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Acid Reflux Detection and Symptom-Reflux Association Using 4-Day Wireless pH Recording Combining 48-Hour Periods Off and On PPI Therapy

Garrean, Carol P., M.D.; Zhang, Qing, M.D.; Gonsalves, Nirmala, M.D.; Hirano, Ikuo, M.D.

American Journal of Gastroenterology: July 2008 - Volume 103 - Issue 7 - p 1631–1637

OBJECTIVES Studies have shown that extended pH recording improves the sensitivity of esophageal pH monitoring. Controversy exists as to whether pH studies are optimally done off or on proton pump inhibitor (PPI) therapy. The aim of this study was to incorporate periods both off and on PPI therapy in a single, extended pH test and describe the effect of PPI therapy on symptom-reflux associations.

METHODS Sixty patients underwent 4-day pH recordings using two separate receivers calibrated to a single wireless pH capsule. Patients were off PPI therapy for days 1 and 2. Either rabeprazole 20 mg twice daily or omeprazole/sodium bicarbonate 40 mg twice daily were administered on days 3 and 4. Symptom-reflux correlation was determined by the symptom index (SI), symptom sensitivity index (SSI), and symptom association probability (SAP).

RESULTS Twenty studies were excluded due to premature detachment (9) or incomplete data capture for >6 of the 96-h period (11). Off therapy, 14 patients (35%) had abnormal esophageal acid exposure values. On day 4, 39 patients (98%) had normal acid exposure. The number of symptoms and acid reflux events were significantly higher off PPI therapy. Furthermore, the percentage of patients with a positive SI fell from 50% off PPI to 9% on PPI (P < 0.01), whereas 63% of patients symptomatic off PPI therapy became asymptomatic on PPI therapy and could not have an SI calculated. Similarly, the SAP was abnormal in 45% of patients off PPI therapy but only 10% on PPI therapy (P < 0.01).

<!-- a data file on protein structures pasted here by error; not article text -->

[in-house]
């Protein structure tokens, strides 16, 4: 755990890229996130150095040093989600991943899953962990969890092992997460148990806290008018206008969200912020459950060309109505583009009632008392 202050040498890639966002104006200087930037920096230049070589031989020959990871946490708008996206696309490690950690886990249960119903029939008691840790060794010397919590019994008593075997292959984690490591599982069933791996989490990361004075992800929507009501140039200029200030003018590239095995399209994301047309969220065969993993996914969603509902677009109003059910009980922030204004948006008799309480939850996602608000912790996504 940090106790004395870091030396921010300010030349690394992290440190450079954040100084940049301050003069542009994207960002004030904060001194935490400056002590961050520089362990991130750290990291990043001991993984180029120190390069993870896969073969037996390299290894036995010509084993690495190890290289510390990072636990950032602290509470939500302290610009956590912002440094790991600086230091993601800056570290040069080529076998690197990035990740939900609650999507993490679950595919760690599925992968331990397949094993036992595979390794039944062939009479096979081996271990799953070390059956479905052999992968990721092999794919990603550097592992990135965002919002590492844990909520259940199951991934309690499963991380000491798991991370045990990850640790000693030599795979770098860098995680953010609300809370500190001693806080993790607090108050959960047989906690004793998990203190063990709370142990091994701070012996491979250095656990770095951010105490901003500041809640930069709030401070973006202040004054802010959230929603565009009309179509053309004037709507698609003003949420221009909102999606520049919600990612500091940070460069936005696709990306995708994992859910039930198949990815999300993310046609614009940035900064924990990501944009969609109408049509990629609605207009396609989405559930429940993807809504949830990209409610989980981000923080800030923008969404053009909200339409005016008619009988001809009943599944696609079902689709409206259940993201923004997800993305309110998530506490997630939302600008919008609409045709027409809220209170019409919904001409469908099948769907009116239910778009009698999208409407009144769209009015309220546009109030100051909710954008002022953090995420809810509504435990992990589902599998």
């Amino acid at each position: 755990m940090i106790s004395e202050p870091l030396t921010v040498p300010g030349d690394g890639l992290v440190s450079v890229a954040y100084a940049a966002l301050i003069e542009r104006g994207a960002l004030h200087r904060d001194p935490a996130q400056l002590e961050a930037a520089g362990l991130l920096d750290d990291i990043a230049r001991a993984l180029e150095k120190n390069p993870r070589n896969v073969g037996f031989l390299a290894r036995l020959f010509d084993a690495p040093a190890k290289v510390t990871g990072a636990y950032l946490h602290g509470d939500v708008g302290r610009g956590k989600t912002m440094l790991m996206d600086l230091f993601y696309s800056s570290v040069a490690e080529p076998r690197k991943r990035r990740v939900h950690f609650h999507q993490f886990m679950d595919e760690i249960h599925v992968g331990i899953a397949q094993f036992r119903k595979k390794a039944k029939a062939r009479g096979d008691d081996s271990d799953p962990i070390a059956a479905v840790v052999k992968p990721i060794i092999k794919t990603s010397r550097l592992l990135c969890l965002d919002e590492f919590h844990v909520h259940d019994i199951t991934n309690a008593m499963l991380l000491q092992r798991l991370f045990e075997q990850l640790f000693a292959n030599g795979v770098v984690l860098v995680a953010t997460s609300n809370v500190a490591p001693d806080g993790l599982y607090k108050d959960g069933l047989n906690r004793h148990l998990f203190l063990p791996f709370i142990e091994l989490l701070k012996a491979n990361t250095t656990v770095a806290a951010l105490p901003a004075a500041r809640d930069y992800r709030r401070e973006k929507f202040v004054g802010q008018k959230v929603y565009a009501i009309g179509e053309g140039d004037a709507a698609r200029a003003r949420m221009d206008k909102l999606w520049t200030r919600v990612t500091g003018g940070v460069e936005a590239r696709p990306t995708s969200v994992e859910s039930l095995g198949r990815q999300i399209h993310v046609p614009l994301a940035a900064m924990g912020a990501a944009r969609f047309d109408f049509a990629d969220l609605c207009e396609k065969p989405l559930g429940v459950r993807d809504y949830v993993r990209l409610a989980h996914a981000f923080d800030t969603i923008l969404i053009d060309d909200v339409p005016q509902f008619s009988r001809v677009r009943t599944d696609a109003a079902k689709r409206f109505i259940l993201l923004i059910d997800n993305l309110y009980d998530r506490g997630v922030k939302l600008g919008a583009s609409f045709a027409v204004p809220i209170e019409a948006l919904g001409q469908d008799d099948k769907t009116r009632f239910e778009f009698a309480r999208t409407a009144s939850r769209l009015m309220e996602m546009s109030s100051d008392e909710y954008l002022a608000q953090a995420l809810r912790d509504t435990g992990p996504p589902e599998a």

CONCLUSIONS Extended pH recording improves the detection of abnormal acid reflux and increases the number of recorded symptoms and acid reflux events. Combined off and on PPI therapy pH testing enhances the interpretation of pH monitoring and symptom-reflux correlations, which can be helpful in the management of patients with PPI-unresponsive gastroesophageal acid reflux symptoms.

Division of Gastroenterology, Northwestern University Feinberg School of Medicine, Chicago, Illinois

Reprint requests and correspondence: Ikuo Hirano, M.D., Division of Gastroenterology and Hepatology, Northwestern University Feinberg School of Medicine, 676 North St. Clair Street, Suite 1400, Chicago, IL 60611-2951.


Guarantor of the article: Ikuo Hirano, M.D.

Specific author contributions: Carol Garrean collected and analyzed the data. Ikuo Hirano had the original concept, designed the protocol, and analyzed the data. Both authors were involved with writing and approving the final manuscript.

Financial support: None.

Potential competing interests: None.

Received September 24, 2007; accepted January 11, 2008.

© The American College of Gastroenterology 2008. All Rights Reserved.
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